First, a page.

Australia targets COVID-19 safe economy by July

People swim and exercise amidst the easing of restrictions implemented to curb the spread of the coronavirus disease (COVID-19) at Clovelly Beach in Sydney, Australia, May 6, 2020. REUTERS/Loren Elliott

SYDNEY, May 6 (Reuters) – Australia will have a COVID-19 safe economy up and running by July, Prime Minister Scott Morrison said on Wednesday, as his government seeks to get one million unemployed people working again.

It is not clear how many businesses this would see returning to full operations, though local media reported Australia has planned for a three-stage reopening.

Cafes, restaurants and retail are expected to be among the first to be allowed to reopen, with strict social distancing rules. Pubs, where social distancing is harder, would probably be amongst the last to fully reopen.

Australia has had less than 7,000 confirmed cases of coronavirus. Fewer than 1,000 people are still sick with COVID-19, though 96 people have died from the virus.

Australia is on Friday expected to announce a loosening of social distancing restrictions with curbs on most businesses removed by July.

“We need people back at work. We need the businesses open again,” Morrison told Sydney’s 2GB Radio.

“We can open up in what I’m calling a COVID Safe Australia.”

Morrison spoke after the country’s national cabinet issued a statement late on Tuesday that said Australia is aiming for a “sustainable COVID-19 safe economy in July 2020”.

Australia has closed a wide swathe of the economy, from cinemas to gymnasiums, and forced restaurants and cafes to offer only takeaway as part of broad restrictions.

It believes the closures, coupled with a stay-at-home policy and border closures, are responsible for slowing the growth in new COVID-19 cases to less than 0.5% a day.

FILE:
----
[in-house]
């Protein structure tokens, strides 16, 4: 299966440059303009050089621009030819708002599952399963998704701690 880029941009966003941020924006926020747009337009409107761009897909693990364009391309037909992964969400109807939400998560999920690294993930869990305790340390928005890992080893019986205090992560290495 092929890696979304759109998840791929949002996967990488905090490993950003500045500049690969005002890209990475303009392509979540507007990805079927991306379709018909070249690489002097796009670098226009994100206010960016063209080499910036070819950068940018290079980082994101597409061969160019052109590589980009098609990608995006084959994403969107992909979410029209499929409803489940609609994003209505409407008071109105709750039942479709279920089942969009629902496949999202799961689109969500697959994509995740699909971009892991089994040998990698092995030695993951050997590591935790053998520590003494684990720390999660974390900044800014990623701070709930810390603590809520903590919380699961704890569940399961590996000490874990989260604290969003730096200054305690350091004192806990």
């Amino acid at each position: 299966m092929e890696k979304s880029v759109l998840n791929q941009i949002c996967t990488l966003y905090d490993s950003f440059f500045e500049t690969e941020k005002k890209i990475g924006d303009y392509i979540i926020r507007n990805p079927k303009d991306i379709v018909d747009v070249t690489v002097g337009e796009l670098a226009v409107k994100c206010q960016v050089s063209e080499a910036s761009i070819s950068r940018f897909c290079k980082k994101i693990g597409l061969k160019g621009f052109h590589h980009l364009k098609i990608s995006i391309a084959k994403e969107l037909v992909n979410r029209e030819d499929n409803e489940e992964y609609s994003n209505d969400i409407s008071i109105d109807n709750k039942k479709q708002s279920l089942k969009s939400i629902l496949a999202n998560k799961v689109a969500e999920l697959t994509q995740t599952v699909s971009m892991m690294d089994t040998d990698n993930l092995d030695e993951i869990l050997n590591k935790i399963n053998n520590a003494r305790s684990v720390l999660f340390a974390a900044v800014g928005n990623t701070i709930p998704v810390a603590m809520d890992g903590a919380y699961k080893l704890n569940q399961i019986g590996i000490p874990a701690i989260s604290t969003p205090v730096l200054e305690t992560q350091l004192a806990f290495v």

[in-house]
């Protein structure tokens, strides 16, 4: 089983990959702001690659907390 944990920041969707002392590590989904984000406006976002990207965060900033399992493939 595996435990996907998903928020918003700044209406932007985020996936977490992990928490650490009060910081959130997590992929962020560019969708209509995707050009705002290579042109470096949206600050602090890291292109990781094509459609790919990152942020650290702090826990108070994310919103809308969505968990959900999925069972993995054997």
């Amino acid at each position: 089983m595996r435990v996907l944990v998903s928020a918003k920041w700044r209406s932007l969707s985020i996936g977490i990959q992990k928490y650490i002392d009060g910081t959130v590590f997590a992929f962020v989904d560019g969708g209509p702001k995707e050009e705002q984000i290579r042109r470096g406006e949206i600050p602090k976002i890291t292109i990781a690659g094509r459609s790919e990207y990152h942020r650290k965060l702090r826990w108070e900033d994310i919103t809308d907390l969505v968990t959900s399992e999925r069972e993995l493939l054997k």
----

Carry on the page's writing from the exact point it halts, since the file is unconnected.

Although the measures have successfully prevented local hospitals being swamped by coronavirus patients, it has taken a devastating toll on the economy, which is on course for its first recession in 30 years.

Unemployment is expected to top 10% this year and the Reserve Bank of Australia expects GDP to slump 6% during 2020, a slump that Treasurer Josh Frydenberg said is costing the country A$4 billion ($2.6 billion) each week.

The resumption of business might also coincide with the opening of the borders between Australia and New Zealand, in what has been dubbed a trans-Tasman bubble, given both countries have significantly reduced infection levels and rates.

New Zealand Prime Minister Jacinda Ardern on Tuesday joined Australia’s national cabinet meeting to discuss the potential joint opening, but both governments have said it would take a while to work through.

Despite returning to a degree of normality, Australia says workplace practices will have to change for many months.

Australia’s Chief Medical Officer Brendan Murphy said hot-desking should be discouraged, while employees should work from home when possible. When required to come to the office, workers should be given staggered start times.

“We don’t want everybody crowding on public transport at the same time,” Murphy told reporters in Canberra on Tuesday.